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Morning Edition
Wednesday, June 27, 2007

Minnesota Public Radio Stories

  • Minneapolis expansionChildren's Hospitals announces $300 million expansion
    Children's Hospitals and Clinics of Minnesota has announced that it will spend $300 million to expand and modernize its St. Paul and Minneapolis campuses.7:20 a.m.
  • On the hot seatHealth commissioner faces hard questions at hearing
    Minnesota Health Commissioner Dianne Mandernach faced her critics Tuesday at a joint House-Senate hearing in St. Paul. Several lawmakers have called on Mandernach to resign, after she waited a year to reveal data about cancer deaths among miners in northeastern Minnesota.7:24 a.m.
  • Star TribuneStar Tribune publisher: No harm intended in transferring files
    In testimony on Tuesday, Par Ridder acknowledged taking 18 to 20 spreadsheets containing sensitive data on advertising, finances and personnel when he was hired in March. But he said he intended to use them only to re-create the forms with Star Tribune data.7:56 a.m.

National Public Radio Stories

  • Lugar Hopes Shift Persuades Bush on Iraq
    Republican Sen. Richard Lugar, who has broken ranks with the Bush administration over Iraq, says he had hoped the president would have "come to other conclusions" about the war before now.
  • Natural Death Considered a Blessing in Iraq
    In Iraq people die every day from acts of violence: a roadside bomb, a suicide attack, a sectarian assassination. Though it's hard to lose a loved one no matter what, in this kind of world it's considered a divine gift when someone dies a natural death.
  • Recall of Chinese-Made Tires Faces Complications
    The U.S. government has recalled Chinese-made tires for light trucks and vans sold under the brand names Westlake, Telluride, Compass and YKS. But the Chinese manufacturer denies that the tires are defective, and it's unclear who is liable.
  • Chinese Firms Accused of Dashing Safety Rules
    Defective tires are the latest product manufactured in China to have trouble with regulators. John Frisbie, president of the U.S.-China Business Council, says Chinese companies are not adhering to international safety standards. Frisbie talks about whether recent bad news has changed American business interests in China with Steve Inkseep.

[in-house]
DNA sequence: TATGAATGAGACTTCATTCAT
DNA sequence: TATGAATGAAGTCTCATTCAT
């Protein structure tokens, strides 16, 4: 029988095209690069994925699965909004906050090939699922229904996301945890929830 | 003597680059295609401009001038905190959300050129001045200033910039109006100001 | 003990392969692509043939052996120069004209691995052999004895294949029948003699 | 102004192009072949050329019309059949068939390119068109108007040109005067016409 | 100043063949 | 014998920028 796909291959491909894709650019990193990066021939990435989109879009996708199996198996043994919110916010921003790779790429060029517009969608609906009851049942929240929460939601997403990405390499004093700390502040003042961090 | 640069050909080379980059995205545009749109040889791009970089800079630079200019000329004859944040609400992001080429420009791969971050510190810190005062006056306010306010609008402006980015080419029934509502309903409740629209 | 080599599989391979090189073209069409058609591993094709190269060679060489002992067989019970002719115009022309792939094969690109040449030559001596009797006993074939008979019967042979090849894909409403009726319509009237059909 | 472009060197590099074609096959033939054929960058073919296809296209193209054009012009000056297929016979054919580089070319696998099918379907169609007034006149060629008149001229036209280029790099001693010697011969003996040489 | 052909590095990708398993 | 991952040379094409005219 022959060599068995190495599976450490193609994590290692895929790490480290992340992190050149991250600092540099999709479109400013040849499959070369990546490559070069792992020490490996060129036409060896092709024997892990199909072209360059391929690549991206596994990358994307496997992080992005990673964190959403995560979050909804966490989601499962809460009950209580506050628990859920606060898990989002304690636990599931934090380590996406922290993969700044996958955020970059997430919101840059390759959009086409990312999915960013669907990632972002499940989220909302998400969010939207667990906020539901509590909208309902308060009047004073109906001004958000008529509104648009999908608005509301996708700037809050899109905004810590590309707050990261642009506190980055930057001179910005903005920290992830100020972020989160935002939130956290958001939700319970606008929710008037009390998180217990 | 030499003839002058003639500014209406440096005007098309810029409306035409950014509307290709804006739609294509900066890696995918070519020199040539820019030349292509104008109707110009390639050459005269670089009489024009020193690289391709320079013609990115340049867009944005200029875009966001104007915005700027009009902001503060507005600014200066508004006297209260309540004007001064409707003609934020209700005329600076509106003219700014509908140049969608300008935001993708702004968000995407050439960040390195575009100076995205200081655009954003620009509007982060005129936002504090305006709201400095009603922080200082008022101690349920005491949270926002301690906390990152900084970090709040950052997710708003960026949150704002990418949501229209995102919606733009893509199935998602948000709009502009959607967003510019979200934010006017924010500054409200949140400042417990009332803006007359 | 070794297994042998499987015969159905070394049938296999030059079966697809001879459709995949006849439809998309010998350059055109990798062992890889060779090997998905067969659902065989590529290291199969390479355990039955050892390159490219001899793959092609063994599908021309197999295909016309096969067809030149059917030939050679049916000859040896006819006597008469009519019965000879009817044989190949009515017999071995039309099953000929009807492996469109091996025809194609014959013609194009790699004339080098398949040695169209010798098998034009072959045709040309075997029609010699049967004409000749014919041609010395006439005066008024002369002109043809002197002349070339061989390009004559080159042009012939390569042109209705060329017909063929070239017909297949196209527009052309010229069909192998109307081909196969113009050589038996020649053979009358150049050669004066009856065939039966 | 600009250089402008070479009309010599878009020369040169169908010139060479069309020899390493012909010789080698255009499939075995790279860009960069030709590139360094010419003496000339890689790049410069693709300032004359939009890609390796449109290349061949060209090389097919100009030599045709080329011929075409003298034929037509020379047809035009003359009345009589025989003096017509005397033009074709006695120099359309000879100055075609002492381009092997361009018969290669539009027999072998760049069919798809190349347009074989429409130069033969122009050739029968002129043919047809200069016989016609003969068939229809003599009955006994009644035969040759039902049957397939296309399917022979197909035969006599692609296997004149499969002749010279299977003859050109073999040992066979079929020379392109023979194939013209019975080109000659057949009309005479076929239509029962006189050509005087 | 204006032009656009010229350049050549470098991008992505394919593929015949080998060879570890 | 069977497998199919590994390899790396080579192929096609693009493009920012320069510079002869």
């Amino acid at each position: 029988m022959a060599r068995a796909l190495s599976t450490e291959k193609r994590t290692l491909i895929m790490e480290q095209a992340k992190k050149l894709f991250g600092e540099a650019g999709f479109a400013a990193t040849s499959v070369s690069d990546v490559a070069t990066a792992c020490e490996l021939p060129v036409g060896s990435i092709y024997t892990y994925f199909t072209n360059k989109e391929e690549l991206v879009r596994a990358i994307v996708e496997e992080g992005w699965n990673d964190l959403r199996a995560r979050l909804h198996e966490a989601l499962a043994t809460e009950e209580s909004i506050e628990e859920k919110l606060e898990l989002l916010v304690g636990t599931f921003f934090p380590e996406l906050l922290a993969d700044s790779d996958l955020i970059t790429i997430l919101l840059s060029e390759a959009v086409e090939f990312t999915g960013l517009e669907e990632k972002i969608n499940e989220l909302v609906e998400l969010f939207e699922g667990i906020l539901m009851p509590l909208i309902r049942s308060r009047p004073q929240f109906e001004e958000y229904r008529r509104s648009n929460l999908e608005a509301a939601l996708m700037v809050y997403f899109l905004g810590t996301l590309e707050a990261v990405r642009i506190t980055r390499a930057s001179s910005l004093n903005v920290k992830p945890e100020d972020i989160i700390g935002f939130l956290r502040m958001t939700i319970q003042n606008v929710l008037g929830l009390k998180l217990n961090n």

• Biosphere 2 Reopens for Climate Study
    Biosphere 2, a facility dedicated to the research and understanding of global scientific issues, is reopening. A bunch of scientists won't live in it this time. Instead the new owners of the Biosphere are leasing the 3.5-acre glass building to the University of Arizona, which plans to use the space to study climate and water.
  • Senate Gives New Life to Immigration Bill
    The Senate resumes debate on the immigration bill after passing a vote to bring the bill back to the floor. The measure provides a path to citizenship for millions of undocumented worker, and tighter border security. But the legislative road ahead for the controversial measure is seen as anything but smooth.
  • Interior Official Sentenced in Abramoff Scandal
    A federal judge hands down a 10-month prison term to the highest-ranking Bush administration official implicated so far in the Jack Abramoff lobbying scandal. Steven Griles was second-in-command at the Interior Department during President Bush's first term. He was sentenced for lying about favors he did for Abramoff.
  • Candidates Forego Assembly of Rural Voters
    A recent survey of rural voters, usually considered reliably Republican, indicates they are now up for grabs. But despite being credited with giving President Bush his margins of victory they're not getting much attention from presidential candidates.
  • Blackstone Shares Slip Below Offer Price
    Private-equity firm Blackstone Group went public on Friday. It was one of Wall Street's most anticipated offerings in years. But when trading finished Tuesday, the share price had slipped lower than its initial price of $31. That has some people wondering about the buyout boom, partly because of a bill in Congress that could more than double the taxes that firms like Blackstone pay.
  • SEC Probes Collateralized Loans
    The Securities and Exchange Commission is investigating one of Wall Street's latest investment trends. They're complex debt instruments called collateralized loan obligations, or CLOs. They are used to channel capital to businesses and other borrowers. Some analysts are worried that the spread of CLOs could put the economy at risk.

Program Archive
June 2007
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